It's a good obit, but it doesn't mention Allyson's finest (at least to me) role, as librarian Connie Lane teaching Peter Lawford's Tommy Marlowe a little French in Charles Walter's fine 1947 musical Good News.
Lawford spoke French, Allyson didn't, so he taught her how to instruct him in "The French Lesson" scene, which with its half-spoken song predates Rex Harrison's singing style in My Fair Lady by almost ten years.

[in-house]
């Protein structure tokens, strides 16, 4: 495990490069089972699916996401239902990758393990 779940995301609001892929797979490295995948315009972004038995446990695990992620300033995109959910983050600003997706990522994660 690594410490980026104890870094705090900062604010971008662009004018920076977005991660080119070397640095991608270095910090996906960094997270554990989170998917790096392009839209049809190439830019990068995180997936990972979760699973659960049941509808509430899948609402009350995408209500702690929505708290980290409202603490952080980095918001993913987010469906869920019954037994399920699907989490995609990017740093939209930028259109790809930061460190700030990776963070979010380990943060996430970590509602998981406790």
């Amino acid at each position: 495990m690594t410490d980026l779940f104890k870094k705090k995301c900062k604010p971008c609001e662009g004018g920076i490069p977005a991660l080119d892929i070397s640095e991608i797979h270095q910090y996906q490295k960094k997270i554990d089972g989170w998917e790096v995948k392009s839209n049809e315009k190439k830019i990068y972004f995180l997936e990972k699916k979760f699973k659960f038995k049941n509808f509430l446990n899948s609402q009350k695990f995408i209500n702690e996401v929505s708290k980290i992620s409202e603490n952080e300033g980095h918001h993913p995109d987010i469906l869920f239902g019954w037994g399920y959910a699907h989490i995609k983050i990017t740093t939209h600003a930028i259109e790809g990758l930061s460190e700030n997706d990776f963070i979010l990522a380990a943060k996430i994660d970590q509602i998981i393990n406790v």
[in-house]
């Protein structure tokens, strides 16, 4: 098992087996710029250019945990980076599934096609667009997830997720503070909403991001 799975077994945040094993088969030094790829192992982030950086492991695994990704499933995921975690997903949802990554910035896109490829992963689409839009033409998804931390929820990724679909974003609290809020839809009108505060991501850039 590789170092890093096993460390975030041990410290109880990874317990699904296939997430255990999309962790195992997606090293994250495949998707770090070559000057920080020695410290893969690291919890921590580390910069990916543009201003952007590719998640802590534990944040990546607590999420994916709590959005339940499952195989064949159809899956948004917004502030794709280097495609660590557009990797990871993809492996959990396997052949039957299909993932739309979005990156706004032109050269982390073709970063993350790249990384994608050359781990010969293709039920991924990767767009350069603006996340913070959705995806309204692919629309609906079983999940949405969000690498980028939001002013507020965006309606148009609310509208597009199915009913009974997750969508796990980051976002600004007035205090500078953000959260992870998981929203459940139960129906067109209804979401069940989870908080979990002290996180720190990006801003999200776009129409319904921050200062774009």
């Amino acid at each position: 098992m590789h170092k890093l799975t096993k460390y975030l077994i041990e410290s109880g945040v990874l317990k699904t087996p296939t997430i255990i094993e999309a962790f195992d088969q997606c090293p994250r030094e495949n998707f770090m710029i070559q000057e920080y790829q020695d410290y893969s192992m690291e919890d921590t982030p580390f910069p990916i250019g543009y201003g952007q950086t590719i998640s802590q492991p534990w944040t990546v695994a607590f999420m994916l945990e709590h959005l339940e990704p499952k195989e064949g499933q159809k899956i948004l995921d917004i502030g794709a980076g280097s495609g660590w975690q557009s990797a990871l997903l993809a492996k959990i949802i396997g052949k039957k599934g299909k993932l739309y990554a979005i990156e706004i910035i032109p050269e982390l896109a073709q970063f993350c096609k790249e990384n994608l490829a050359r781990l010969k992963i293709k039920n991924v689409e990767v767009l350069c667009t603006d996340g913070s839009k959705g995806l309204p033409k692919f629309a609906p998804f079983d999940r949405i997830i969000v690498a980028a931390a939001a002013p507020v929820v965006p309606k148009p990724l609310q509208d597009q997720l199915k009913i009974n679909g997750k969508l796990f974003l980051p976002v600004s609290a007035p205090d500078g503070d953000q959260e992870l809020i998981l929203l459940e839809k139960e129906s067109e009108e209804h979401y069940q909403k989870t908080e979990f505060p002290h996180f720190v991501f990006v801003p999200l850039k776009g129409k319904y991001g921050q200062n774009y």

Allyson wasn't drop-dead beautiful, nor did she project a particularly strong personality onscreen; she was more wholesome and lighthearted than anything (though she did show a dark side in The Shrike (1955) and They Only Kill Their Masters (1972)). By her own admission couldn't sing or dance either, but that didn't stop her from being enchanting when, after "The French Lesson" number she sings "The Best Things in Life are Free." The pure yearning and passion there transcends any suggestion of wholesomeness that might weigh her down (or at least render the issue irrelevant); she fully justifies Lawford's smitten delivery of the lines (spoken as he gazes at her eyes) "they sure are blue."